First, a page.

There is, therefore, a lot of variability in this particular map of Spain, whose national government holds the record of being the Executive with the largest number of women in the history of Spain.

45% of ministries are run by women, but there is a glass ceiling

Total, 44.6% of the advisors in the autonomous governments in Spain are women, 87 out of a total of 195, a figure that also includes the figures of the presidency and vice-presidencies. And that is a capital question: the representation of women in regional governments is also measured by the organic importance of its functions.

By comparison, the four women who preside over a regional government in Spain (Francina Armengol in the Balearic Islands, Isabel Díaz Ayuso in Madrid, María Chivite in Navarra and Concha Andreu in La Rioja) are only 23.5% of the total and show a glass ceiling when it comes to women occupying positions of primary responsibility.

It also occurs in vice presidencies. Of the 20 there are, only four (20%) are occupied by women. They are Mónica Oltra (Valencian Community), Pilar Blanco-Morales (Extremadura), Isabel Franco (Murcia) and Idoia Mendía (Basque Country), all vice presidents in communities presided over by men.

Oltra, leader of Compromísacquires greater relevance and visibility than the other vice president of the Valencian Community, Héctor Illueca, for also holding the position of spokesman for the Generalitat, a function that provides a plus of public notoriety.

In this position, that of regional government spokesperson, which appears in the organization chart of 14 communities, there are four other women, that is, 35.7% of the total. They are Mayte Pérez (Aragón), Melania Álvarez (Asturias), Blanca Fernández (Castilla-La Mancha) and Valle Miguélez (Murcia). They all exercise this function of spokesperson and are also directors of other departments. In Catalonia, the spokesperson is a woman, Alicia Plaja, but she does not appear in the organization chart of the departments of the Generalitat.

More women in “social” ministries, less in “political”

On the other hand, there is also a bias towards the appointment of women at the head of departments traditionally associated with female roles: social issues and equality policies themselves.

Thus, of the 14 communities that have a council dedicated to equality policies12 of them, 86% are headed by a woman. The exception is in Cantabria (the vice-president, the socialist Pablo Zuloaga, includes this competence among his other attributions) and in Navarra, in the person of the first vice-president, Javier Remírez.

Also in the ministries that are dedicated to social rights and social affairs there is a vast majority of women: 88%, and there are only two men who include social services in their position, in Extremadura (the second vice president, José María Vergeles) and in La Rioja (Pablo Rubio). In the departments that manage agriculture, livestock and fishing, as well as employment, there is also a female majority (59%).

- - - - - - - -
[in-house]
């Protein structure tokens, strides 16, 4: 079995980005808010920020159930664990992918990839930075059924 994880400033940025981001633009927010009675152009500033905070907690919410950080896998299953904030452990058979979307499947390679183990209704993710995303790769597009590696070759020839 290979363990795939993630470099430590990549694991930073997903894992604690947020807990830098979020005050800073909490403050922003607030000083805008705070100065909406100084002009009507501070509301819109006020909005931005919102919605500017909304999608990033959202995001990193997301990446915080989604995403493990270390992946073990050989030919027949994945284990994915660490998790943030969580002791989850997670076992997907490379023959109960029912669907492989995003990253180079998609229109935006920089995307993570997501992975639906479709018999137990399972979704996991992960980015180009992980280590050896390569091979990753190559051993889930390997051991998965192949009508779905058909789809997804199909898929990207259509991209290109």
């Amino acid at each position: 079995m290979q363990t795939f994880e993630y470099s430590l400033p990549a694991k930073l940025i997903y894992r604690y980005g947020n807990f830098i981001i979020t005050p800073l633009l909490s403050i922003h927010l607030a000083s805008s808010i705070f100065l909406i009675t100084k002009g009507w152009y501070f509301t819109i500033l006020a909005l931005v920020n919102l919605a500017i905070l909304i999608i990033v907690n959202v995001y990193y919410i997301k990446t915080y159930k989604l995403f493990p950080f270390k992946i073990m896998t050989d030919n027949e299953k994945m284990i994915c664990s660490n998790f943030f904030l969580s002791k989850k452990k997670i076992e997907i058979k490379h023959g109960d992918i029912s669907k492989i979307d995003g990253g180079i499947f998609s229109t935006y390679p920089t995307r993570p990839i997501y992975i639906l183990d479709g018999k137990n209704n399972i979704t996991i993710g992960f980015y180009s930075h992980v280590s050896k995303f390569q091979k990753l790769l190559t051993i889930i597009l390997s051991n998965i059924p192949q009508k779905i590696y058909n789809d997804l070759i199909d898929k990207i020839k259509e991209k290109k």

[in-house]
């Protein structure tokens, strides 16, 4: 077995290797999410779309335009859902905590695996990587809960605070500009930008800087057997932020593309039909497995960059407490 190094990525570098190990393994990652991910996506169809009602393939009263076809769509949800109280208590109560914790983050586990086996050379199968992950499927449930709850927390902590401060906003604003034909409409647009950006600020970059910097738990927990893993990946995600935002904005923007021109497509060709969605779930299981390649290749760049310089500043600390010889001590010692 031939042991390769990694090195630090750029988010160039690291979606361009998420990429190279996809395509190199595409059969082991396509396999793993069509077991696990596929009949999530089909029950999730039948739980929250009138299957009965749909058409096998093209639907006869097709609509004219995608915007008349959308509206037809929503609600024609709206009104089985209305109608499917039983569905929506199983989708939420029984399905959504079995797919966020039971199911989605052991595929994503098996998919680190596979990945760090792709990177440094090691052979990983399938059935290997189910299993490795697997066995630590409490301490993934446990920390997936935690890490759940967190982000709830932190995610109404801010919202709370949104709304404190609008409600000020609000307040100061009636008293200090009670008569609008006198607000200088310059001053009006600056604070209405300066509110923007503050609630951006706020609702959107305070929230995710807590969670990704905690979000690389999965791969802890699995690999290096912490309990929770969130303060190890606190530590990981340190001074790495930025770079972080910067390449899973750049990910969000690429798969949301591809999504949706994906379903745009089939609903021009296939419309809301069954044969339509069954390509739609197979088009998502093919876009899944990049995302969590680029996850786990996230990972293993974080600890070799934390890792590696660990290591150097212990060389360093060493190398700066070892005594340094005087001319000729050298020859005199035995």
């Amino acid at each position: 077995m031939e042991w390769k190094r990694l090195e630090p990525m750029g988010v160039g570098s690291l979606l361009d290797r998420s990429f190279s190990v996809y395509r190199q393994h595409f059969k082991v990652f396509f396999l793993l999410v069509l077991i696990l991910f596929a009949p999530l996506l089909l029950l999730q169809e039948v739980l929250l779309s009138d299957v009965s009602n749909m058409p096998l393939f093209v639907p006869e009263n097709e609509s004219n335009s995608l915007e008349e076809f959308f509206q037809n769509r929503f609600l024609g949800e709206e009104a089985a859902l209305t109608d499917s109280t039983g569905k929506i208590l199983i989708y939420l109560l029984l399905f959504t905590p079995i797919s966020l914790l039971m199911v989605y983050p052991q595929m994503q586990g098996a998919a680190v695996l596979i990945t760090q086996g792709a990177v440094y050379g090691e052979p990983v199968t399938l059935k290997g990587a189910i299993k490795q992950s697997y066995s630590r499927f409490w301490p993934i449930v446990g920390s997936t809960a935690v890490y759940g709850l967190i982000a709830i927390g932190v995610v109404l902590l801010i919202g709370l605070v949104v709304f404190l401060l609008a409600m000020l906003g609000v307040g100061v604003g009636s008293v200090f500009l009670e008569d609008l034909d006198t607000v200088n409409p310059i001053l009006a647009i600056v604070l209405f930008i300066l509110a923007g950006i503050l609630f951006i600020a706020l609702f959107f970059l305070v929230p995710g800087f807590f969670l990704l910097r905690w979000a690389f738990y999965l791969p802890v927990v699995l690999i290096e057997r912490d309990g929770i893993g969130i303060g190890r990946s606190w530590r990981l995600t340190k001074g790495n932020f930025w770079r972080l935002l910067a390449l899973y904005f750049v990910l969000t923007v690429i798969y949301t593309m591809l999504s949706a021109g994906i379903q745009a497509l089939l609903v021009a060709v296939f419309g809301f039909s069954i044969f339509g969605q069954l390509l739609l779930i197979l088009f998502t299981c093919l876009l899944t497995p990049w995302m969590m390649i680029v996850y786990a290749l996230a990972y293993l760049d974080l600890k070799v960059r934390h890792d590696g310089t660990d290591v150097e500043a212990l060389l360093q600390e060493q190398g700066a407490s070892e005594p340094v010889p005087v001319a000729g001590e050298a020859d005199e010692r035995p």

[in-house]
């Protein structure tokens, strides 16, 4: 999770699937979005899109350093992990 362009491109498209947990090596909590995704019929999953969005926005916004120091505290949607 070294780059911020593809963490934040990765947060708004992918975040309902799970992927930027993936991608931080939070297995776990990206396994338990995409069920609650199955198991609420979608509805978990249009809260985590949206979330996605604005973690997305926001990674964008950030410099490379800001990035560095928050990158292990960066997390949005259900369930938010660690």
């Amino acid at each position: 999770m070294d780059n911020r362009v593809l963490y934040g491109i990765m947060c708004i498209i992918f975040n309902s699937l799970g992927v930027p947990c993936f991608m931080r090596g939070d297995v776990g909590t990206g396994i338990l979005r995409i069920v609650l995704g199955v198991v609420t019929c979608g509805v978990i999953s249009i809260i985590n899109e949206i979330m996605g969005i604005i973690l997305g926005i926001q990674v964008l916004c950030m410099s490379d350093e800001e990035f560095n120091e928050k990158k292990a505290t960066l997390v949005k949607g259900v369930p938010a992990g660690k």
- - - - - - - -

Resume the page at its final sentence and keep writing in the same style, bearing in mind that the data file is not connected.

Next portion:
Instead, men are the majority in the councils of Interior, Justice and public administrations (75%); housing, development and mobility (65%), and in economy and finance (64%). Also in those that carry education subjects in their name (59%). And full equality is close in the fields of industry, commerce and tourism, in which 12 women and 11 men have some of these skills in their ministries.

Parity according to political party

The leftist parties have made a flag of parity in the formation of the electoral lists and have also claimed it in the formation of the regional executives. The PSOE is the formation with more women in the autonomous governments, with 87, and almost reaches equal representation.

With far fewer members in government, the largest presence of women in left-wing parties is in We can and Compromise. And, in this sense, the most feminist is Juntswhich has four women among its six ministers in the Government that it shares with ERC, which presides over the Generalitat but does not reach parity in its regional leaders.

The PP, with 47 representatives in the regional governments, has approximately 40% female councillors. With five directors currently throughout Spain, Ciudadanos has two women and three men, and Vox does not have any women in the only Government in which it is presentthat of Castile and León.

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George Holan

George Holan is chief editor at Plainsmen Post and has articles published in many notable publications in the last decade.